Jiji plans to use the latest investment toward initiatives to increase the overall number of buyers, sellers and transactions on its site. The company will also upgrade the platform to create more listings and faster matching in the area of real-estate, according to Mnogoletniy.

For the moment, Jiji doesn’t have plans for country expansion or company purchases. “Maybe at some point we will consider more acquisitions, but for the time being we’d like to focus on those five markets,” Mnogoletniy said — referring to Jiji’s existing African country presence.

To ensure the quality of listings, particularly in real-estate, Jiji employs an automated and manual verification process. “We were able to eliminate a high-percentage of fraud listings and estimate fraud listings at less than 1%,” said Mnogoletniy.

He recognized the challenge of online scams originating in Nigeria. “We take data protection very seriously. We have a data-control officer just to do the data-protection verification.”

With the large consumer base and volume of transactional activity on its platform, Jiji could layer on services, such as finance and payments.

“We’ve had a lot of discussions about adding segments other than our main business. We decided that for the next three to five years, we should be laser focused on our core business — to be the largest marketplace in Africa for buying and selling to over 400 million people,” Mnogoletniy said.

The company faces an improving commercial environment for its goals, with Africa registering some of the fastest growth in the world for smartphone adoption and internet penetration.

Jiji also faces competitors in Africa’s growing online classifieds space.

Pan-African e-commerce company Jumia, which listed in April in an NYSE IPO, operates its Jumia Deals digtial marketplace site in multiple African countries.

Swiss owned Ringier Africa has classified services and business content sites in eight French and English speaking countries. On car sales, Nigerian startup Cars45 has created an online marketplace for pricing, rating, and selling used-autos. 

Adding to the trend of foreign backed ventures entering Africa’s internet business space, Chinese owned Opera launched an online buy/sell site, OList, last month connected its African payment app, OPay.

eBay operates a partnership with MallforAfrica for limited goods sales from Africa to the U.S., but hasn’t gone live yet on the continent.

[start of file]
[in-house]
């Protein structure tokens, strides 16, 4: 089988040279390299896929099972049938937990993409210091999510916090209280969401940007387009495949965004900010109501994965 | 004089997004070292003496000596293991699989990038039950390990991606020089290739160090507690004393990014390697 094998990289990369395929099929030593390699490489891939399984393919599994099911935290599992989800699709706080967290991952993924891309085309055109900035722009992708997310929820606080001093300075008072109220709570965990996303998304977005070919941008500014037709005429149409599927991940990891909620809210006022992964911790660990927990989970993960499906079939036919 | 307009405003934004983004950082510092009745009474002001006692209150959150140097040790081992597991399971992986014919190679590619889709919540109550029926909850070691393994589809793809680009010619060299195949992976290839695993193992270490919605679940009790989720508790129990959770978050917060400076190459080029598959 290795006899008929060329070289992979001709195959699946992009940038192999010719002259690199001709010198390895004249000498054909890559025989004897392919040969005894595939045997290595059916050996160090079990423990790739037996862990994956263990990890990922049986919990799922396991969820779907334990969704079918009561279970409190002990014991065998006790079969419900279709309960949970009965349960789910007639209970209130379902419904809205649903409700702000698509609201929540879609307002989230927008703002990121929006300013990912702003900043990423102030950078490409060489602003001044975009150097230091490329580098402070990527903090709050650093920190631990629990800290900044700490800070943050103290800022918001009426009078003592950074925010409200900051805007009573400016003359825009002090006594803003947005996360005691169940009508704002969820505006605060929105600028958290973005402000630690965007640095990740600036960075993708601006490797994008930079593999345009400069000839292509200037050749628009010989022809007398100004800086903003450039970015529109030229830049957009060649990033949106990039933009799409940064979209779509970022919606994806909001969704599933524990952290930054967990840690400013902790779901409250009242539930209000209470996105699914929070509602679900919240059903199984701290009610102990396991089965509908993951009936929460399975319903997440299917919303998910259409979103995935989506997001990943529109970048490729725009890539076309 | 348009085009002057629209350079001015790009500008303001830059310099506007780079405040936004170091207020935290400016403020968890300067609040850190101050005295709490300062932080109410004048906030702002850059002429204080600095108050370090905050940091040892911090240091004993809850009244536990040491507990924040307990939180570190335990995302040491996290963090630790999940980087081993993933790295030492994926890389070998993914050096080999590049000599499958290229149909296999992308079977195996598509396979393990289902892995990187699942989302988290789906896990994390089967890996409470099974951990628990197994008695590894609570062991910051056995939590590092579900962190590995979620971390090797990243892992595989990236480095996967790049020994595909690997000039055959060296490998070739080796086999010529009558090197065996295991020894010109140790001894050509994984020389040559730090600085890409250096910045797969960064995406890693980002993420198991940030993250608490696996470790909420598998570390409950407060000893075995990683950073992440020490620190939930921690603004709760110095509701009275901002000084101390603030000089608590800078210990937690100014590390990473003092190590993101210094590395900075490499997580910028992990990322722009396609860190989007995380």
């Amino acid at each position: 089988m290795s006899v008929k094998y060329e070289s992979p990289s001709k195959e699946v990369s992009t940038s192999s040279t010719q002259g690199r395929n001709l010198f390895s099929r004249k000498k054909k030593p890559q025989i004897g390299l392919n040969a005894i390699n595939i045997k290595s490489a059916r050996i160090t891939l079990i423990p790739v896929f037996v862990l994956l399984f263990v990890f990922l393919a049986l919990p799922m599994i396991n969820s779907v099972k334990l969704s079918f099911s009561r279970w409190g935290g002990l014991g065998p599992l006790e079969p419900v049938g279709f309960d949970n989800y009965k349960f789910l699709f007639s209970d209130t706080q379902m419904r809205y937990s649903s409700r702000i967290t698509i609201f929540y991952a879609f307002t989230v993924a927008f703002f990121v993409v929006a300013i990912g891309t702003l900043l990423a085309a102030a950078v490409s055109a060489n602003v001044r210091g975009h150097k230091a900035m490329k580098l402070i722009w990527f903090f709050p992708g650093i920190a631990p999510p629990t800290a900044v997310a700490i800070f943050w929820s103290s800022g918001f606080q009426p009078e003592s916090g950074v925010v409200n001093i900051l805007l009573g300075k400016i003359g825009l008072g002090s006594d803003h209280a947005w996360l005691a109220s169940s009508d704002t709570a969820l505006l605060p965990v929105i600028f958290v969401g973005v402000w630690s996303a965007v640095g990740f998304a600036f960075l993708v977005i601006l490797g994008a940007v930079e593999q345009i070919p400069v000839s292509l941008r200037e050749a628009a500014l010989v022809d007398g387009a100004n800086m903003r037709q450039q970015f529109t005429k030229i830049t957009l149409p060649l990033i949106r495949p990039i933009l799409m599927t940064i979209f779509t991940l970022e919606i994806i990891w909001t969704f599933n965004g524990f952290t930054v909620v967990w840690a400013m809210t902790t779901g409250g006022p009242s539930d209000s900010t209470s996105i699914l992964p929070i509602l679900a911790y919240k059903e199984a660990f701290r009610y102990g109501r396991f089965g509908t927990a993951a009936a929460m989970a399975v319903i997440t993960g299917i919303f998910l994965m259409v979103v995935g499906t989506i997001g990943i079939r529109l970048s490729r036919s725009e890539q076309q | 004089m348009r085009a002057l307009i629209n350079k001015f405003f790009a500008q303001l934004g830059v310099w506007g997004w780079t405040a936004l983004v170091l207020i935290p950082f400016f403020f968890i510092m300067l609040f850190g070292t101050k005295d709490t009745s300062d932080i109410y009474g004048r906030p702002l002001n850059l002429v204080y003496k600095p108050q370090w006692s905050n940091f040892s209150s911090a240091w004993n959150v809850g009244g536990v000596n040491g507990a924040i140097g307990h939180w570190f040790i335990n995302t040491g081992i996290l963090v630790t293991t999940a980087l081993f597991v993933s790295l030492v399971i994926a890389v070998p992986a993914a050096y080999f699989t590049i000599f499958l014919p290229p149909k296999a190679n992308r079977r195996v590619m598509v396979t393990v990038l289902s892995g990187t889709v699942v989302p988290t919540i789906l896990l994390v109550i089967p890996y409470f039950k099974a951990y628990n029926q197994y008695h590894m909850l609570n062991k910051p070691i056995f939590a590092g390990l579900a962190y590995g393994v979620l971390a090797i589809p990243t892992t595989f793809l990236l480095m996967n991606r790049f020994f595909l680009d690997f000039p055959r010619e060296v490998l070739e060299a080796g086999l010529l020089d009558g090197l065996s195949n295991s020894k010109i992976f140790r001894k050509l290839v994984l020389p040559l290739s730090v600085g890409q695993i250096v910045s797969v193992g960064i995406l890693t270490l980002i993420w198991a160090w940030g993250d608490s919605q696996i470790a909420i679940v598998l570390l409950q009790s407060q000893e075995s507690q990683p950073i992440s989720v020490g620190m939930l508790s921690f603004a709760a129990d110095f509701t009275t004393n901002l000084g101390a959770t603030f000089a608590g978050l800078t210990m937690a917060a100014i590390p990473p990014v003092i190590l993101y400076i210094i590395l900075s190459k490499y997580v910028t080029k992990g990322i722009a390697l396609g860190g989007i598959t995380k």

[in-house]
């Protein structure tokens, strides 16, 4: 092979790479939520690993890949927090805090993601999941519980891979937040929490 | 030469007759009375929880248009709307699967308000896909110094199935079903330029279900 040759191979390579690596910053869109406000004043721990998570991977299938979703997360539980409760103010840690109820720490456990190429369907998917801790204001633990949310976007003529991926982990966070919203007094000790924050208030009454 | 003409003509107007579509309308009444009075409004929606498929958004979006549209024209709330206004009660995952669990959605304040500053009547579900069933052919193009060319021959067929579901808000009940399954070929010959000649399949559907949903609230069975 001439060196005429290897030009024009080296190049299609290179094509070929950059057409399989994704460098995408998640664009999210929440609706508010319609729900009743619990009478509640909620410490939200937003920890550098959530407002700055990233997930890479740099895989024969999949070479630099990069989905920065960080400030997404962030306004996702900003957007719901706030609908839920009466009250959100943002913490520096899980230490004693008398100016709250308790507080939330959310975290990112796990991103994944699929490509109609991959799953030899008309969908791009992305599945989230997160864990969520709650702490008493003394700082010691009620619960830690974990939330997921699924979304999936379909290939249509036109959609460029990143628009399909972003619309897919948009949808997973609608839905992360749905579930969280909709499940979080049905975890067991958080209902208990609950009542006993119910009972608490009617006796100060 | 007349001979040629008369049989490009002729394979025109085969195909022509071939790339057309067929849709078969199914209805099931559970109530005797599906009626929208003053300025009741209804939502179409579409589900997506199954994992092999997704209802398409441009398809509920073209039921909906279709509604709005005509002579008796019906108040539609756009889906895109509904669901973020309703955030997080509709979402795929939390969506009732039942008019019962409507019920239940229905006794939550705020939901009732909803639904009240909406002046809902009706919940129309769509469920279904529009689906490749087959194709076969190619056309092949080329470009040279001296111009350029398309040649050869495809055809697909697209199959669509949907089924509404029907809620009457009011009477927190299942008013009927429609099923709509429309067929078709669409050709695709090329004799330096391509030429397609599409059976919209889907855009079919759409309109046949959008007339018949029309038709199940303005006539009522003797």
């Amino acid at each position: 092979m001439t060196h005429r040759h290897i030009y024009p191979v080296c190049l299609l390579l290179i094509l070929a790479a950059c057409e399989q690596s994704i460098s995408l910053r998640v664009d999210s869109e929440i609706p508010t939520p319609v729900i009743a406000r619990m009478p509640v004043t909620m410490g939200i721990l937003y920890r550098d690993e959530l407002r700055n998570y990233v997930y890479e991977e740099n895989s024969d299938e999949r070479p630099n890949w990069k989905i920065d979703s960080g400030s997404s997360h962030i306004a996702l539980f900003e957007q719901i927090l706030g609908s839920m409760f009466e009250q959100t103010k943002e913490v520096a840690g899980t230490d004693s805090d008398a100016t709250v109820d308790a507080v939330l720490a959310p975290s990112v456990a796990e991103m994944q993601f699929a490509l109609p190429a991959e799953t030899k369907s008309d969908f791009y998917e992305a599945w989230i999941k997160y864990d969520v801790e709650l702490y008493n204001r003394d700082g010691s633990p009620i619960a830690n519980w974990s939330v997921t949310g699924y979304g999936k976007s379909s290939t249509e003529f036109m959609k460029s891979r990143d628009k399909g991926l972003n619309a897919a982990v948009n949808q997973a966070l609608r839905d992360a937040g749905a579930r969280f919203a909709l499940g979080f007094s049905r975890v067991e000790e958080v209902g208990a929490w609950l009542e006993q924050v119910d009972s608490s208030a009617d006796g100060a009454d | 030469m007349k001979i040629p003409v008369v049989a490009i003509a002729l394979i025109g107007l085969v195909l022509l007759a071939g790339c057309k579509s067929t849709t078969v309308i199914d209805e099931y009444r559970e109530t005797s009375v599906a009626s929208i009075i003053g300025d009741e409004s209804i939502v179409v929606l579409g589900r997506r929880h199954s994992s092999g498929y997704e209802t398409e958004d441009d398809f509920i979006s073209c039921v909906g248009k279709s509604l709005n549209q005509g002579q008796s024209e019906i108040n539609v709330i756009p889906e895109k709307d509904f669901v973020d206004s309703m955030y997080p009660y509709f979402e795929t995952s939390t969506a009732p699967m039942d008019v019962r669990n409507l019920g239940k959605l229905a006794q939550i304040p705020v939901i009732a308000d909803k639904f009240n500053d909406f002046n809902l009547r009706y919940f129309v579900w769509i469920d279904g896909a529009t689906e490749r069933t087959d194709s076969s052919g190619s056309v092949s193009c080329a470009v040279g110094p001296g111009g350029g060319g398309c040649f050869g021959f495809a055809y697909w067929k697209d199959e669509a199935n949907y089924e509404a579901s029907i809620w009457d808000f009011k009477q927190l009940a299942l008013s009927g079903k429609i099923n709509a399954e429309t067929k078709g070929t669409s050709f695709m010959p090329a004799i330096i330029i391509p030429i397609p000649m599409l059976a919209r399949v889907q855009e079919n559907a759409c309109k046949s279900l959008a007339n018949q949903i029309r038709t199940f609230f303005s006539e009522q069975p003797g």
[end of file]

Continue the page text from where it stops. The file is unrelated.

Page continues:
On outpacing rival in its markets, Jiji’s co-founder Vladimir Mnogoletniy touts the company’s total focus on the classifieds business, market experience, and capital as advantages.

“We’ve spent five years and raised $50 million to build Jiji to where it is today. It would take $50 to $100 million for these others to have a chance at building a similar business,” he said.

Finally, an official Craigslist app

Fancy websites and services come and go, but Craigslist endures. And now one of its main shortcomings is fixed: there’s an official app. Currently available for iOS and in beta for Android, the app provides a true-to-form Craigslist experience: useful, unfussy, and anonymous.

There isn’t much to say about the app beyond that it faithfully replicates the website, down to the color scheme. All categories of posts are available to browse or search; you can favorite things, save searches, and change the way results look. Different categories have their pertinent settings, so when you look for a car you’ll get odometer, model year and so on the way you do on the site.

No account is required at all to browse listings or contact sellers, and conveniently all their contact info pops up easily, letting you email, text, or call as desired.

Obviously the web app is still perfectly serviceable, and some may even prefer it. But it’s nice to have a native app, if only to deter the imitation Craigslist apps that piggyback on the popularity of the original no-frills listings.

The app was released yesterday and is already climbing the charts. Grab it today and start looking for free furniture!